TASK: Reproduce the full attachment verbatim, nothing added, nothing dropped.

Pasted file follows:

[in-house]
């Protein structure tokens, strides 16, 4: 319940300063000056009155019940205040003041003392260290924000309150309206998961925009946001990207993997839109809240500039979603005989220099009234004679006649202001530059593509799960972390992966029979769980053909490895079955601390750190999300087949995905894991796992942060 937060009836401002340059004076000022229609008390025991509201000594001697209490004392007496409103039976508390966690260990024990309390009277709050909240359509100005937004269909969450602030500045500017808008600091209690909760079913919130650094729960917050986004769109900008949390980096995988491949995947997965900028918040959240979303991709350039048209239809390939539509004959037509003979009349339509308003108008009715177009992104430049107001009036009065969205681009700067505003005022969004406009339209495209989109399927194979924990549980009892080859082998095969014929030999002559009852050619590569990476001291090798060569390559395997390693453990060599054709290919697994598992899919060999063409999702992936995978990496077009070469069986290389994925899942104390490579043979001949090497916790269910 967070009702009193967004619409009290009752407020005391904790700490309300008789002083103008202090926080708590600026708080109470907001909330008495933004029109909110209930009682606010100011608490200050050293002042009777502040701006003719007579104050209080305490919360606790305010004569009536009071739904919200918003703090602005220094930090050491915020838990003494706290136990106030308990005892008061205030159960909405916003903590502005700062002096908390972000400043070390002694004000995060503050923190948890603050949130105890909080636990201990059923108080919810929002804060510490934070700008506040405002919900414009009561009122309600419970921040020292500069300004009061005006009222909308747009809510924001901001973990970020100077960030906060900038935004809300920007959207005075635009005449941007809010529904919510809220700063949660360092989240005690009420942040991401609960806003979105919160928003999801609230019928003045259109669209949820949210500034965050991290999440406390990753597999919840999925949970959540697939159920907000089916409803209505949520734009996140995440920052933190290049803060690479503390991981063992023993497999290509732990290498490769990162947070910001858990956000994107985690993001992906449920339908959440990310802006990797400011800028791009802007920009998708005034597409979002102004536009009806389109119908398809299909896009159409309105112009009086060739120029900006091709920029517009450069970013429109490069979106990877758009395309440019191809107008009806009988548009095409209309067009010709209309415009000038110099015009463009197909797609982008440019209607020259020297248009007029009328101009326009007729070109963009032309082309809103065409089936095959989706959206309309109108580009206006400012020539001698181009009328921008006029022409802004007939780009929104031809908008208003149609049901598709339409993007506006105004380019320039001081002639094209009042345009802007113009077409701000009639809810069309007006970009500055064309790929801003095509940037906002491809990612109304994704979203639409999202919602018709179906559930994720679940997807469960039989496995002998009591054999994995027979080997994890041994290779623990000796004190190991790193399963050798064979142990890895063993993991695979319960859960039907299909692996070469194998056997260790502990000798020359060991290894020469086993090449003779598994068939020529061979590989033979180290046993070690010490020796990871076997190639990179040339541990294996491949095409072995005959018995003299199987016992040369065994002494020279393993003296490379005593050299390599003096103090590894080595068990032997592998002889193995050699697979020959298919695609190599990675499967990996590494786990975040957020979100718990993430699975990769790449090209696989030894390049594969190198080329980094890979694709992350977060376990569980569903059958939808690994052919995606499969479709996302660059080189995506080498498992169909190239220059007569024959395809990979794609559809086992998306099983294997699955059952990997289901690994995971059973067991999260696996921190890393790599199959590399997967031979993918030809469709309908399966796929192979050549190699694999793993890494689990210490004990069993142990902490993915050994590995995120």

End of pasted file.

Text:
[in-house]
């Protein structure tokens, strides 16, 4: 319940300063000056009155019940205040003041003392260290924000309150309206998961925009946001990207993997839109809240500039979603005989220099009234004679006649202001530059593509799960972390992966029979769980053909490895079955601390750190999300087949995905894991796992942060 937060009836401002340059004076000022229609008390025991509201000594001697209490004392007496409103039976508390966690260990024990309390009277709050909240359509100005937004269909969450602030500045500017808008600091209690909760079913919130650094729960917050986004769109900008949390980096995988491949995947997965900028918040959240979303991709350039048209239809390939539509004959037509003979009349339509308003108008009715177009992104430049107001009036009065969205681009700067505003005022969004406009339209495209989109399927194979924990549980009892080859082998095969014929030999002559009852050619590569990476001291090798060569390559395997390693453990060599054709290919697994598992899919060999063409999702992936995978990496077009070469069986290389994925899942104390490579043979001949090497916790269910 967070009702009193967004619409009290009752407020005391904790700490309300008789002083103008202090926080708590600026708080109470907001909330008495933004029109909110209930009682606010100011608490200050050293002042009777502040701006003719007579104050209080305490919360606790305010004569009536009071739904919200918003703090602005220094930090050491915020838990003494706290136990106030308990005892008061205030159960909405916003903590502005700062002096908390972000400043070390002694004000995060503050923190948890603050949130105890909080636990201990059923108080919810929002804060510490934070700008506040405002919900414009009561009122309600419970921040020292500069300004009061005006009222909308747009809510924001901001973990970020100077960030906060900038935004809300920007959207005075635009005449941007809010529904919510809220700063949660360092989240005690009420942040991401609960806003979105919160928003999801609230019928003045259109669209949820949210500034965050991290999440406390990753597999919840999925949970959540697939159920907000089916409803209505949520734009996140995440920052933190290049803060690479503390991981063992023993497999290509732990290498490769990162947070910001858990956000994107985690993001992906449920339908959440990310802006990797400011800028791009802007920009998708005034597409979002102004536009009806389109119908398809299909896009159409309105112009009086060739120029900006091709920029517009450069970013429109490069979106990877758009395309440019191809107008009806009988548009095409209309067009010709209309415009000038110099015009463009197909797609982008440019209607020259020297248009007029009328101009326009007729070109963009032309082309809103065409089936095959989706959206309309109108580009206006400012020539001698181009009328921008006029022409802004007939780009929104031809908008208003149609049901598709339409993007506006105004380019320039001081002639094209009042345009802007113009077409701000009639809810069309007006970009500055064309790929801003095509940037906002491809990612109304994704979203639409999202919602018709179906559930994720679940997807469960039989496995002998009591054999994995027979080997994890041994290779623990000796004190190991790193399963050798064979142990890895063993993991695979319960859960039907299909692996070469194998056997260790502990000798020359060991290894020469086993090449003779598994068939020529061979590989033979180290046993070690010490020796990871076997190639990179040339541990294996491949095409072995005959018995003299199987016992040369065994002494020279393993003296490379005593050299390599003096103090590894080595068990032997592998002889193995050699697979020959298919695609190599990675499967990996590494786990975040957020979100718990993430699975990769790449090209696989030894390049594969190198080329980094890979694709992350977060376990569980569903059958939808690994052919995606499969479709996302660059080189995506080498498992169909190239220059007569024959395809990979794609559809086992998306099983294997699955059952990997289901690994995971059973067991999260696996921190890393790599199959590399997967031979993918030809469709309908399966796929192979050549190699694999793993890494689990210490004990069993142990902490993915050994590995995120």